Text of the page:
Friday, August 24, 2012
A Perspective on Slavery
If we could obtain data on how slaves were treated --- relationship with owners, quality of life, degree of freedom, etc. --- we would find a lovely curve with data distributed around a mean or average value. On one end we would see a small percent of the data for those who treated their property as human beings while on the other end of the graph we would find an equal number of owners who were monsters. Such is the nature of human beings --- for every Saint there is a Sinner. The issue becomes of finding the average behavior and range of variation from that behavior.
Now let's turn to the owner. He has human property and it's rather expensive to purchase and maintain. This property works like a machine, but it has emotions and these emotions make it more difficult to "operate/control." For the economics of slavery to work, a slave must produce more revenue than his "operating costs." In the agricultural south, a person's wealth is measured in his property --- land and slaves. However, the real value is in the slave, because without the slave the land cannot be worked to produce revenue and, without cash flow, the land is worthless. This issue is at the heart of the Civil War.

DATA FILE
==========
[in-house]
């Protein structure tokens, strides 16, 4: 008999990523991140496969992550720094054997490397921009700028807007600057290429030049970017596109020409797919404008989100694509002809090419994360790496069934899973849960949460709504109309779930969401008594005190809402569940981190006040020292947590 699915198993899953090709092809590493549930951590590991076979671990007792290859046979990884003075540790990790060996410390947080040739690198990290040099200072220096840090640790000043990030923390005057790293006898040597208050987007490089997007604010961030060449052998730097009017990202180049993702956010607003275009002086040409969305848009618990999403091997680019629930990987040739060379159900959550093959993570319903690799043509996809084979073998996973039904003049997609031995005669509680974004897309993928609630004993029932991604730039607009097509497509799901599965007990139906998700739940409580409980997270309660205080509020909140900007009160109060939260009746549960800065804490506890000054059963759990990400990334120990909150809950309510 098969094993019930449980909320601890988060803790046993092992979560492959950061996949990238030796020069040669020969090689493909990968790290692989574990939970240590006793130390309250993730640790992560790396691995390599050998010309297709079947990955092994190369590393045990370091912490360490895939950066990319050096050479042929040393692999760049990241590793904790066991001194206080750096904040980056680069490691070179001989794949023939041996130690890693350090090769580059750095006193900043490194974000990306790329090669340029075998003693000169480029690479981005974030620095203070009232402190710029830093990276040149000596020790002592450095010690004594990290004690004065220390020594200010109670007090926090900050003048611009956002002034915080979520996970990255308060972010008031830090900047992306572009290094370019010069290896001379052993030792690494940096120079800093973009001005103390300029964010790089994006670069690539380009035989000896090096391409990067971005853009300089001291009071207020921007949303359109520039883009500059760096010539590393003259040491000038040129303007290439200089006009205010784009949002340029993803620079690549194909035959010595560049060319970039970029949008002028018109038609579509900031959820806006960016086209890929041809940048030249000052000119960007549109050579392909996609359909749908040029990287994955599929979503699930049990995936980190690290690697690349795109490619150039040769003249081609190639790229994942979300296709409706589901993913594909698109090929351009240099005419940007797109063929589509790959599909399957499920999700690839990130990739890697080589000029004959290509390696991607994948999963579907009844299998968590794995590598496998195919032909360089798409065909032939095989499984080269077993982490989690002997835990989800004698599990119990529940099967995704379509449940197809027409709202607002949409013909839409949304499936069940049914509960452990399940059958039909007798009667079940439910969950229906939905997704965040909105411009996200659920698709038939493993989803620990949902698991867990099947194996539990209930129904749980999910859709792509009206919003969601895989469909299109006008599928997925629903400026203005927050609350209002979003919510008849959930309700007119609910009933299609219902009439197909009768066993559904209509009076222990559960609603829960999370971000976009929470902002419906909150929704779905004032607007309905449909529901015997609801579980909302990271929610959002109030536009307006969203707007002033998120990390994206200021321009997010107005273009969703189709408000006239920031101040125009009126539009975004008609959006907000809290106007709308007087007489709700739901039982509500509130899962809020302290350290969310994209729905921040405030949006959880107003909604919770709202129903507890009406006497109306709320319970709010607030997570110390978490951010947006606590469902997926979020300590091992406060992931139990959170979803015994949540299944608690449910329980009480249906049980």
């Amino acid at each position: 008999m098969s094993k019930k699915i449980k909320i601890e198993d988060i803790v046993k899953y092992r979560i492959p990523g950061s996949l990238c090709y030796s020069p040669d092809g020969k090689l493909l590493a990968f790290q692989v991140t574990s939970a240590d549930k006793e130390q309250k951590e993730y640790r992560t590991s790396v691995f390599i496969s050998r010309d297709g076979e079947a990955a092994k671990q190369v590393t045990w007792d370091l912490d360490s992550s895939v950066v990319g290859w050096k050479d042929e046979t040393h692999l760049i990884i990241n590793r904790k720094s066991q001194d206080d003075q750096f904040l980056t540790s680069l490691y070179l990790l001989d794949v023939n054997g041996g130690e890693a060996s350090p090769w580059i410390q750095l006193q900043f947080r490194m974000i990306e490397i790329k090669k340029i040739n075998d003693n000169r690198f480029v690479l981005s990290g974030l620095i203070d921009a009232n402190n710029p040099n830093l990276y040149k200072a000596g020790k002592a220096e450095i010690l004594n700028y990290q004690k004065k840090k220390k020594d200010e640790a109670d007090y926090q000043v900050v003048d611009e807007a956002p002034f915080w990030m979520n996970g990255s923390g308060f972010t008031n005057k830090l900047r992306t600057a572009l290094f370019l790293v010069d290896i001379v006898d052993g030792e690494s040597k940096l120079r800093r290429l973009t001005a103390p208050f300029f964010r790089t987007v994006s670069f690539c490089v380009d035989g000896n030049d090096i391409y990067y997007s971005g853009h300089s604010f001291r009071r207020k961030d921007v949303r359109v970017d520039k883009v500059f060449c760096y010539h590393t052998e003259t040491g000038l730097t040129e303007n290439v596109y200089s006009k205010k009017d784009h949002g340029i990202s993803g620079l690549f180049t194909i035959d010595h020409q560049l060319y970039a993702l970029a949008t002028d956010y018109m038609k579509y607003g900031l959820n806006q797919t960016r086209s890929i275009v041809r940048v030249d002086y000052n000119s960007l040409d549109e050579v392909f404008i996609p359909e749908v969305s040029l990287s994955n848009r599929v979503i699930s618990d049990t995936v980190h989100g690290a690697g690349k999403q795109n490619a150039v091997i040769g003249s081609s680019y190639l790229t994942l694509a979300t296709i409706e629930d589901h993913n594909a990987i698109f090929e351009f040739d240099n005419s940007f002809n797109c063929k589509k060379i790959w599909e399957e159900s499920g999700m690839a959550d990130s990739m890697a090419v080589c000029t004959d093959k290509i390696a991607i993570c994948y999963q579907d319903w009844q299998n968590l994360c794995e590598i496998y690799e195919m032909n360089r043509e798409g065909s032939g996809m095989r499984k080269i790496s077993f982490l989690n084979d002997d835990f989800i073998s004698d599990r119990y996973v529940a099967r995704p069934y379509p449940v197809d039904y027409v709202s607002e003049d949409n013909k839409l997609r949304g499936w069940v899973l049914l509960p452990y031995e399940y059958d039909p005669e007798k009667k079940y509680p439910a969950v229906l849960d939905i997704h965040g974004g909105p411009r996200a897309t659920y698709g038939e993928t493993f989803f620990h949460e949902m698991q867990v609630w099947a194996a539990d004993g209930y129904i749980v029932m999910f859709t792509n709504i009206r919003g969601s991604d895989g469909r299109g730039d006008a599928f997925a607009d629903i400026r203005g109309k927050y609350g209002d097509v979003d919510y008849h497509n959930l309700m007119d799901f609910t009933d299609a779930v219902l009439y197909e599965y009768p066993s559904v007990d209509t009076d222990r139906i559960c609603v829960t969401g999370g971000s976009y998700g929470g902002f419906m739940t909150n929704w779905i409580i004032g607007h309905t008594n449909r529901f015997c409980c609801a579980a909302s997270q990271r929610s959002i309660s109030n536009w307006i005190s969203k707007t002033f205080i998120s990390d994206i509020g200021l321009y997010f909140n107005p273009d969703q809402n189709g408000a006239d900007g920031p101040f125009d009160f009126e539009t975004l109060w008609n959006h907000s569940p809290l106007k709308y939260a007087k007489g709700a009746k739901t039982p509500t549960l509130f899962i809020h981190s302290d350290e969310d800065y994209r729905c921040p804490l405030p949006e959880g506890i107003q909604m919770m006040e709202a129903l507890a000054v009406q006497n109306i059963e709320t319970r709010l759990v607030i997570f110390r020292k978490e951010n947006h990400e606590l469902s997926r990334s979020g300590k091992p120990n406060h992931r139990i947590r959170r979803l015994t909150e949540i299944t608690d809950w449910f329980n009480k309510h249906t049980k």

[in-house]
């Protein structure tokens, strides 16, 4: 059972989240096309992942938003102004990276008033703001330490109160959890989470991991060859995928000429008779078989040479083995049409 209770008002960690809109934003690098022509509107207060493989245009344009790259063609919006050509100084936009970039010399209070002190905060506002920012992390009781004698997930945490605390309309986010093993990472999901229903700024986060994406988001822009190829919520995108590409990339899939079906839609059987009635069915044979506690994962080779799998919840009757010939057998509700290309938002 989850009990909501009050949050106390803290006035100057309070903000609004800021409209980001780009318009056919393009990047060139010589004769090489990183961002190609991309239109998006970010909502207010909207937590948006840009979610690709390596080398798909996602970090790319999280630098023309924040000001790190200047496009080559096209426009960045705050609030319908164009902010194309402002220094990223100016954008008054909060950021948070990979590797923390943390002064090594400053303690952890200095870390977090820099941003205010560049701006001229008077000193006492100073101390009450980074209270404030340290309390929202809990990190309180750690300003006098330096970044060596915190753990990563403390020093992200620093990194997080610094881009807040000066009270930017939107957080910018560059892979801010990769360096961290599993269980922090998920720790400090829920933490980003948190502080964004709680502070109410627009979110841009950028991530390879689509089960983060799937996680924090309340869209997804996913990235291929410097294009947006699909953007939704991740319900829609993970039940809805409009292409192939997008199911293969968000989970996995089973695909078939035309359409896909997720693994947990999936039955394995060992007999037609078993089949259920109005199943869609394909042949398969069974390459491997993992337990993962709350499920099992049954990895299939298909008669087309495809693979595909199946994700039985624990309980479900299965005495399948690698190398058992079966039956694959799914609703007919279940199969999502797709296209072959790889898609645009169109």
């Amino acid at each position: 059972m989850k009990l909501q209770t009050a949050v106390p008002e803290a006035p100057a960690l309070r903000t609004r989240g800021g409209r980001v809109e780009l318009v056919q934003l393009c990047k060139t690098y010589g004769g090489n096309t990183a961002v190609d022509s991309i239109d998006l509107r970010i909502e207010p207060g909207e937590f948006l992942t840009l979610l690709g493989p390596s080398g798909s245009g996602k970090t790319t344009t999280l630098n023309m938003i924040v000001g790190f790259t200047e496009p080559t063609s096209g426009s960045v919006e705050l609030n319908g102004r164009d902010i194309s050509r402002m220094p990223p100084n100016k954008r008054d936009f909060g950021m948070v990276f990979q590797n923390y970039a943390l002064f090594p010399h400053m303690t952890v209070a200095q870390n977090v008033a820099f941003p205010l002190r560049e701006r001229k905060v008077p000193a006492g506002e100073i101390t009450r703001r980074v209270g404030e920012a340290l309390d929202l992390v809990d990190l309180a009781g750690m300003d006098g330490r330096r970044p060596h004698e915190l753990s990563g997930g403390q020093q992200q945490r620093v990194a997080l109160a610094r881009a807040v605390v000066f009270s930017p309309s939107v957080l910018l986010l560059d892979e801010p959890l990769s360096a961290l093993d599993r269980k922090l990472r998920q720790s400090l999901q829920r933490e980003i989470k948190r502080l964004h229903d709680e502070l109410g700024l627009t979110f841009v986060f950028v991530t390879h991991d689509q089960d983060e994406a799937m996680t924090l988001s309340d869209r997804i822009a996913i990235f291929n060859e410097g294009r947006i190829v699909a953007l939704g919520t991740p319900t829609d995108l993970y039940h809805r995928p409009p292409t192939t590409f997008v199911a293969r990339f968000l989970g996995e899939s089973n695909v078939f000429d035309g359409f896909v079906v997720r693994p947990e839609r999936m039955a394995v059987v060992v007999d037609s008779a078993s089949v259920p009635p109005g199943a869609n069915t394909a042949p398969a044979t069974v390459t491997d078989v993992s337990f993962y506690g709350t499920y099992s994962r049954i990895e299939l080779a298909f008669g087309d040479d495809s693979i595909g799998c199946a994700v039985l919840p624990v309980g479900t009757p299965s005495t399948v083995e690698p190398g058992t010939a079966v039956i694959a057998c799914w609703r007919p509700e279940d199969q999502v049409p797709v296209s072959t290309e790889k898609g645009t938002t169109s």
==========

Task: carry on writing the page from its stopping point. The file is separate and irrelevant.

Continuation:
Now rational owners would want to treat their slaves well to make sure the "machines of their wealth" continued to operate at their peak. The significant word is "rational." Consider those people who don't maintain their assets. They fail to do routine maintenance on their cars and homes, they let their skills atrophy, and ignore their investments. Logic is a characteristic not often associated with human beings. So for every slave owner who realized the value of his asset, there were probably those who fell in the category of not understanding or not appreciating this worth. Add to this mix, those owners who treated their wealth as a God-given right and resented the notion that any part of it was from the labor of his slave. This idea would increase with each generation as the entrepreneurial energy of grandparents eroded into expected entitlement of their grandchildren. This issue is also common to other business enterprises.
If we weigh these factors together, we see the "average slavery index" as imprisonment with forced labor whose pain is lessened by rational owners who treated their slaves humanly either because they saw them as human beings and not objects or they were interested in maximizing the performance of their property. The owners were not all monsters, but they were typical of employers who wanted to maximize the output of their workers and minimize the cost to get this output.
This employer-employee relationship hasn't changed much in the last 150 years. Improvements in the relationship were due to government regulations (child labor, prison labor, minimum wages, and health and safety) and the collective power of labor unions. Any questions? Ask your boss.